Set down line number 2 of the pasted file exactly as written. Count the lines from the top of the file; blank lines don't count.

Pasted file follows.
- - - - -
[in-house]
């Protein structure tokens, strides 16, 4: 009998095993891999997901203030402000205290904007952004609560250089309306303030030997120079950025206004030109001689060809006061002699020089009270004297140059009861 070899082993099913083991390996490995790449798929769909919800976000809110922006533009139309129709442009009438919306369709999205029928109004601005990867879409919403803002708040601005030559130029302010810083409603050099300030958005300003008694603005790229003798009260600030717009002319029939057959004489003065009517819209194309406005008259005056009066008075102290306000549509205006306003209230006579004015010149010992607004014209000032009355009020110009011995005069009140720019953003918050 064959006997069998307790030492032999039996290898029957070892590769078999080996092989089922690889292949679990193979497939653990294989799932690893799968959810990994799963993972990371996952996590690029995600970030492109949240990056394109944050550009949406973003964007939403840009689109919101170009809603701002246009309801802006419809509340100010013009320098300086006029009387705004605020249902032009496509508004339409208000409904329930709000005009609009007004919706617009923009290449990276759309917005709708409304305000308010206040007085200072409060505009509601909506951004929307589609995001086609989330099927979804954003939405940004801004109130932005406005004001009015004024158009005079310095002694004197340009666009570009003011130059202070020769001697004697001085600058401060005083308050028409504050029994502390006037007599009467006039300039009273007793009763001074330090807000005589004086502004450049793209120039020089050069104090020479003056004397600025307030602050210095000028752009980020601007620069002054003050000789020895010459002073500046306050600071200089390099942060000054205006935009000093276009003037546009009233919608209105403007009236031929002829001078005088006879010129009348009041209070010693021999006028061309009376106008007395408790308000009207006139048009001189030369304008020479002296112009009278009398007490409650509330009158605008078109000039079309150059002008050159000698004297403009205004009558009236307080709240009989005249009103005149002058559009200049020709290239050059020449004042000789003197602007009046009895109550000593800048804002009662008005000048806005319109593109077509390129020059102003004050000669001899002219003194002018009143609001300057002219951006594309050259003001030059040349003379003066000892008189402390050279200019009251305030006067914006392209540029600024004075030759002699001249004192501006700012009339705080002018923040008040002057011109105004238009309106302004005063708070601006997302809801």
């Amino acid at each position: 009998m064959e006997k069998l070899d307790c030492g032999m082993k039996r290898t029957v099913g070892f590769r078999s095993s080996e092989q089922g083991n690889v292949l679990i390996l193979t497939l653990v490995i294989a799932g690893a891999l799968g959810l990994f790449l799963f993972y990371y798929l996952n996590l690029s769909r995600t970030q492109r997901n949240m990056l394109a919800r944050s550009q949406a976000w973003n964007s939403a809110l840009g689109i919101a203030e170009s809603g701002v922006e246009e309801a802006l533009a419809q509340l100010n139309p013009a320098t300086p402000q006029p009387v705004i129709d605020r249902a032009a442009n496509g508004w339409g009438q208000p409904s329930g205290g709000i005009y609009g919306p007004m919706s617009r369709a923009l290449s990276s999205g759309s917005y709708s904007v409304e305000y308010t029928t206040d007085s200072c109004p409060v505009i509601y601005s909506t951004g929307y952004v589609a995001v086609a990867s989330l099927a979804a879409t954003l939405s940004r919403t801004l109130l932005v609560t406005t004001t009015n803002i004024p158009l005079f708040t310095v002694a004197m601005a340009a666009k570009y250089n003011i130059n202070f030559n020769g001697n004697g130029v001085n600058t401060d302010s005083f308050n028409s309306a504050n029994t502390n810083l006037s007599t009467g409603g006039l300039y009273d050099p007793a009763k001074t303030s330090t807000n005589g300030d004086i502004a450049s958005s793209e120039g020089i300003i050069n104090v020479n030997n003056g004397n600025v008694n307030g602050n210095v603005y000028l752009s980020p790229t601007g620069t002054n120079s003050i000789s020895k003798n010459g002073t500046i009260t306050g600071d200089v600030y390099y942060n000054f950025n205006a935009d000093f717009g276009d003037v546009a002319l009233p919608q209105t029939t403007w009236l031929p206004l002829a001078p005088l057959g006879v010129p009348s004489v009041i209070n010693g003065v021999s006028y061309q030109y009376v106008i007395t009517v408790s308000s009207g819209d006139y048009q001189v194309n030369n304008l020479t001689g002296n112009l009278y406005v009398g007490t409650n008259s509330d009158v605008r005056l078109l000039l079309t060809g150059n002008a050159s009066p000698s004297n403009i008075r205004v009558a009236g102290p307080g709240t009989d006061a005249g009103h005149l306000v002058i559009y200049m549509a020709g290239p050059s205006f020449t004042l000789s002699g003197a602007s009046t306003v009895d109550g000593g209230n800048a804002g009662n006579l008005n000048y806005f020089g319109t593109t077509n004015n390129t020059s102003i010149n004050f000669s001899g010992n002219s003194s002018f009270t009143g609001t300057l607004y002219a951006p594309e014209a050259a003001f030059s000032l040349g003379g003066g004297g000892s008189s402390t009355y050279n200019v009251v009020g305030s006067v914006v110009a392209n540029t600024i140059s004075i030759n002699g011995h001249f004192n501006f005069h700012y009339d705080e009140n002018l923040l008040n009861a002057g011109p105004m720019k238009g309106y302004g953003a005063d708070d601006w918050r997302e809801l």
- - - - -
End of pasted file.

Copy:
């Protein structure tokens, strides 16, 4: 009998095993891999997901203030402000205290904007952004609560250089309306303030030997120079950025206004030109001689060809006061002699020089009270004297140059009861 070899082993099913083991390996490995790449798929769909919800976000809110922006533009139309129709442009009438919306369709999205029928109004601005990867879409919403803002708040601005030559130029302010810083409603050099300030958005300003008694603005790229003798009260600030717009002319029939057959004489003065009517819209194309406005008259005056009066008075102290306000549509205006306003209230006579004015010149010992607004014209000032009355009020110009011995005069009140720019953003918050 064959006997069998307790030492032999039996290898029957070892590769078999080996092989089922690889292949679990193979497939653990294989799932690893799968959810990994799963993972990371996952996590690029995600970030492109949240990056394109944050550009949406973003964007939403840009689109919101170009809603701002246009309801802006419809509340100010013009320098300086006029009387705004605020249902032009496509508004339409208000409904329930709000005009609009007004919706617009923009290449990276759309917005709708409304305000308010206040007085200072409060505009509601909506951004929307589609995001086609989330099927979804954003939405940004801004109130932005406005004001009015004024158009005079310095002694004197340009666009570009003011130059202070020769001697004697001085600058401060005083308050028409504050029994502390006037007599009467006039300039009273007793009763001074330090807000005589004086502004450049793209120039020089050069104090020479003056004397600025307030602050210095000028752009980020601007620069002054003050000789020895010459002073500046306050600071200089390099942060000054205006935009000093276009003037546009009233919608209105403007009236031929002829001078005088006879010129009348009041209070010693021999006028061309009376106008007395408790308000009207006139048009001189030369304008020479002296112009009278009398007490409650509330009158605008078109000039079309150059002008050159000698004297403009205004009558009236307080709240009989005249009103005149002058559009200049020709290239050059020449004042000789003197602007009046009895109550000593800048804002009662008005000048806005319109593109077509390129020059102003004050000669001899002219003194002018009143609001300057002219951006594309050259003001030059040349003379003066000892008189402390050279200019009251305030006067914006392209540029600024004075030759002699001249004192501006700012009339705080002018923040008040002057011109105004238009309106302004005063708070601006997302809801």